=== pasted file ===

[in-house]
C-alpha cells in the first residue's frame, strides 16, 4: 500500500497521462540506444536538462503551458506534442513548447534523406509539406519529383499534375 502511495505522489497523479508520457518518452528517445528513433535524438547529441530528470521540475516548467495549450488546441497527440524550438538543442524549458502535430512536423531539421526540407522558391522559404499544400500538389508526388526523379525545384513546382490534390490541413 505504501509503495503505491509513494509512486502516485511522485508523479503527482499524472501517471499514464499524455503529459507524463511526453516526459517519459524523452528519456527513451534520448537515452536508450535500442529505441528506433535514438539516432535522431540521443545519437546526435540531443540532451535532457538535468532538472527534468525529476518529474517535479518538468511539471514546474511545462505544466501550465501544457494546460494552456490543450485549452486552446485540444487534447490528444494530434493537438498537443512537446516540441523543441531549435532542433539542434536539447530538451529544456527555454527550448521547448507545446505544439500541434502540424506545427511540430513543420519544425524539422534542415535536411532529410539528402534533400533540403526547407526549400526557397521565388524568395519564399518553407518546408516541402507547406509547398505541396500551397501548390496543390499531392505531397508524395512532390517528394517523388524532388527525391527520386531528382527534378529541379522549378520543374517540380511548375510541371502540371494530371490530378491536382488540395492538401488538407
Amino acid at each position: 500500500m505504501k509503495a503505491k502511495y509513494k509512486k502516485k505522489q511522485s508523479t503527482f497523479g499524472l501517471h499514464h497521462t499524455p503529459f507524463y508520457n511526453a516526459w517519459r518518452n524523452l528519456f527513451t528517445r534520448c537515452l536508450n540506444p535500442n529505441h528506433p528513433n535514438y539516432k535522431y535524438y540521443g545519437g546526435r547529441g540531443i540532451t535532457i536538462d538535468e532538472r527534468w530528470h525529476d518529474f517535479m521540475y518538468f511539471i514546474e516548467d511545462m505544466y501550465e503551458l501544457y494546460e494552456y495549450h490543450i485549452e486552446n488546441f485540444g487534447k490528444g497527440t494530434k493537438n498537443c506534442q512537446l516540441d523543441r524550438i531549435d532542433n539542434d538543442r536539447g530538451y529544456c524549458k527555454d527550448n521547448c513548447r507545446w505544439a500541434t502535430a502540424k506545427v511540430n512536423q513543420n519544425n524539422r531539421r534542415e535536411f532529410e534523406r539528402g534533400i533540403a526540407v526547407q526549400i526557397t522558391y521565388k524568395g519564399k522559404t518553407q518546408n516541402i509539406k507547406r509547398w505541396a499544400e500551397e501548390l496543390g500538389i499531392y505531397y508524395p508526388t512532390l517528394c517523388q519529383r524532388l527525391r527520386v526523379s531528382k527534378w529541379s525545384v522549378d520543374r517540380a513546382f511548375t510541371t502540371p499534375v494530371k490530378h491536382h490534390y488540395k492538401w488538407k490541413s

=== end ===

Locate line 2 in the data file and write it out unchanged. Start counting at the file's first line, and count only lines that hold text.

C-alpha cells in the first residue's frame, strides 16, 4: 500500500497521462540506444536538462503551458506534442513548447534523406509539406519529383499534375 502511495505522489497523479508520457518518452528517445528513433535524438547529441530528470521540475516548467495549450488546441497527440524550438538543442524549458502535430512536423531539421526540407522558391522559404499544400500538389508526388526523379525545384513546382490534390490541413 505504501509503495503505491509513494509512486502516485511522485508523479503527482499524472501517471499514464499524455503529459507524463511526453516526459517519459524523452528519456527513451534520448537515452536508450535500442529505441528506433535514438539516432535522431540521443545519437546526435540531443540532451535532457538535468532538472527534468525529476518529474517535479518538468511539471514546474511545462505544466501550465501544457494546460494552456490543450485549452486552446485540444487534447490528444494530434493537438498537443512537446516540441523543441531549435532542433539542434536539447530538451529544456527555454527550448521547448507545446505544439500541434502540424506545427511540430513543420519544425524539422534542415535536411532529410539528402534533400533540403526547407526549400526557397521565388524568395519564399518553407518546408516541402507547406509547398505541396500551397501548390496543390499531392505531397508524395512532390517528394517523388524532388527525391527520386531528382527534378529541379522549378520543374517540380511548375510541371502540371494530371490530378491536382488540395492538401488538407